A day-old truce between Armenian and Azerbaijani forces has largely held in Nagorno-Karabakh as world powers scramble for a diplomatic solution. There is concern the conflict could exacerbate regional tensions.
A tenuous ceasefire between Armenian and Azerbaijani forces in Nagorno-Karabakh appeared to be holding on Wednesday, after at least 75 were left dead in four days of fighting in the contested region.
The tank, artillery and rocket exchanges were the most violent flare-up in the two-decade-old conflict in Nagorno-Karabakh, an ethnic Armenian territory officially a part of Azerbaijan but controlled by local Armenian forces and the Armenian military. Armenian forces also control at least parts of seven other regions of western Azerbaijan.
Fighting erupted on Friday amid mutual accusations by Baku and Yerevan that the other side started the clashes. Azerbaijan's military claimed it had taken strategic heights in what would be the first change of the contact line since a 1994 ceasefire. Armenia denied any territory had been lost.
The ceasefire went into effect on Tuesday night after Russia brought together Azerbaijan and Armenia's army chiefs in Moscow, underlining the Kremlin's influence over the former Soviet states. Russian Prime Minister Dmitry Medvedev is scheduled to arrive in the region in the next days.
The Minsk group of the Organization for Security and Cooperation in Europe's (OSCE), a body co-chaired by France, the United States and Russia, also met on Tuesday and "stressed that it is important to return to the political process on the basis of a sustainable ceasefire."
The Minsk group has been mediating the conflict - which has claimed 30,000 lives - for years in talks that have yielded few results. The group met on Wednesday with Azerbaijan President Ilham Aliyev in Baku, where they urged both sides to resolve the conflict.
German Chancellor Angela Merkel, whose country holds the rotating presidency of the OSCE, met with Armenian President Serzh Sargsyan in Berlin on Wednesday in a pre-planned visit dominated by the renewed hostilities.
Merkel said Germany would provide "constructive support" to end the Nagorno-Karabakh issue, but cautioned that this two-decade conflict would not be resolved overnight.
The two sides must "do everything in their power to stop the bloodshed and loss of life," Merkel said, adding international mediation was "of the greatest urgency." She spoke to Russian President Vladimir Putin on Tuesday night.
Neighboring Iran has also tried to mediate the conflict.
Concern over wider conflagration
The latest violence has sparked international concern over the combustible South Caucasus, a region criss-crossed by oil and gas pipelines and riven with ethnic hostilities.
Russia has good relations with both Azerbaijan and Armenia, providing weapons to both sides of the conflict, but is closer to Armenia, with which it has a collective defense treaty and where it has a military base in Gyumri.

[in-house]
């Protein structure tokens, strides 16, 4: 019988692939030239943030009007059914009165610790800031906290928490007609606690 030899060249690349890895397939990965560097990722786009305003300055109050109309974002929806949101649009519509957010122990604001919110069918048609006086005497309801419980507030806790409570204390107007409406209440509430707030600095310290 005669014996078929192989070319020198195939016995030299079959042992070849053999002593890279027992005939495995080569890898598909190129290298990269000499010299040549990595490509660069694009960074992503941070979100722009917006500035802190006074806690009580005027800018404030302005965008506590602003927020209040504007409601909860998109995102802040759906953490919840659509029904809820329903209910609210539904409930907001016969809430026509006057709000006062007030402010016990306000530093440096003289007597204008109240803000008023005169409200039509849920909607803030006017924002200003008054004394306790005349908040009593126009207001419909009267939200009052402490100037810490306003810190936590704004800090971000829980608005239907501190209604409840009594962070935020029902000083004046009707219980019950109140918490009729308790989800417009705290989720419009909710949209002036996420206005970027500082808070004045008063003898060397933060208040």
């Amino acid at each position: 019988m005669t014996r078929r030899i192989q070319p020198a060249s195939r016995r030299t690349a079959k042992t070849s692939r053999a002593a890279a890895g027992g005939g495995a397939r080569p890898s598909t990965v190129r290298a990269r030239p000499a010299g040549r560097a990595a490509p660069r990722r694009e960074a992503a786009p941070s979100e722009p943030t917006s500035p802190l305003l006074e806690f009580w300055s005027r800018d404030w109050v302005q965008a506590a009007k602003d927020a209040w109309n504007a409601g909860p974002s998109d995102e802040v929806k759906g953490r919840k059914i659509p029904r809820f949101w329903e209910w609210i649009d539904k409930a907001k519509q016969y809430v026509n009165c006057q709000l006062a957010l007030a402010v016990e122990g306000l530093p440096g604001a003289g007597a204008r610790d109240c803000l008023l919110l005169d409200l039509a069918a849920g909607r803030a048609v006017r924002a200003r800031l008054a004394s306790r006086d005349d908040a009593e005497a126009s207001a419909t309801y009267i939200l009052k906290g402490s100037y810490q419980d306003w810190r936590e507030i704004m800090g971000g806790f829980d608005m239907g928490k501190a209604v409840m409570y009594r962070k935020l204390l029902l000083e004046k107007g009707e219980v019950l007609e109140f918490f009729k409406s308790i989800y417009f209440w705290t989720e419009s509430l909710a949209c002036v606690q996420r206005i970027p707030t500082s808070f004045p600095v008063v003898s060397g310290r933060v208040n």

Turkey, which shares ethnic and linguistic ties to Azerbaijan, has vowed it will stand by Baku until it reasserts sovereignty over all of its territory. Turkey closed the border with Armenia in the early 1990s over the conflict, giving Armenia land access to the outside world only through Georgia and Iran.
Turkish President Recep Tayyip Erdogan on Wednesday accused Russia of siding with Armenia. His comments are likely to further inflame relations between Ankara and Moscow, who fell out when a Russian jet was shot down over Turkish territory near the Syrian border last year.
"I hope the steps taken by Azerbaijan to end fighting will be imitated by Armenia, but this is not the case right now," said Erdogan. "Russia says that Turkey is taking sides. If we are looking for someone who is taking sides, it is Russia."
Long upset that one-seventh of its territory is under occupation, energy-rich Azerbaijan used high oil prices to go on a military spending spree, buying billions of dollars in weapons largely from Russia and Israel. At times, Azerbaijan's defense budget has surpassed Armenia's entire government budget.
Thomas de Waal, one of the leading experts on the conflict, pointed out that Azerbaijan has more of an incentive to break the ceasefire.
"As the losing side in the conflict of the 1990s, when it lost almost one seventh of its de jure territory to the Armenians, Baku knows that one of its few tools of pressure on the Armenians is to violate the ceasefire and remind them that the status quo can be shaken," de Waal wrote in a commentary for the Carnegie Endowment think tank.
The resumption of hostilities also serves Azerbaijan's autocratic president Ilham Aliyev, who has continued to clamp down on opposition and faces pressure as oil prices collapse.
Speaking beside Merkel in Berlin on Wednesday, Sargsyan doubled down on Armenian rights to Nagorno-Karabakh, saying the people of the region should determine their own future.
"They want to determine their own fate and their own future. They expect only one thing from the international community, namely the recognition of this right," Sargsyan said, blaming Azerbaijan for resuming hostilities.
cw/bk (AFP, AP, dpa, Reuters)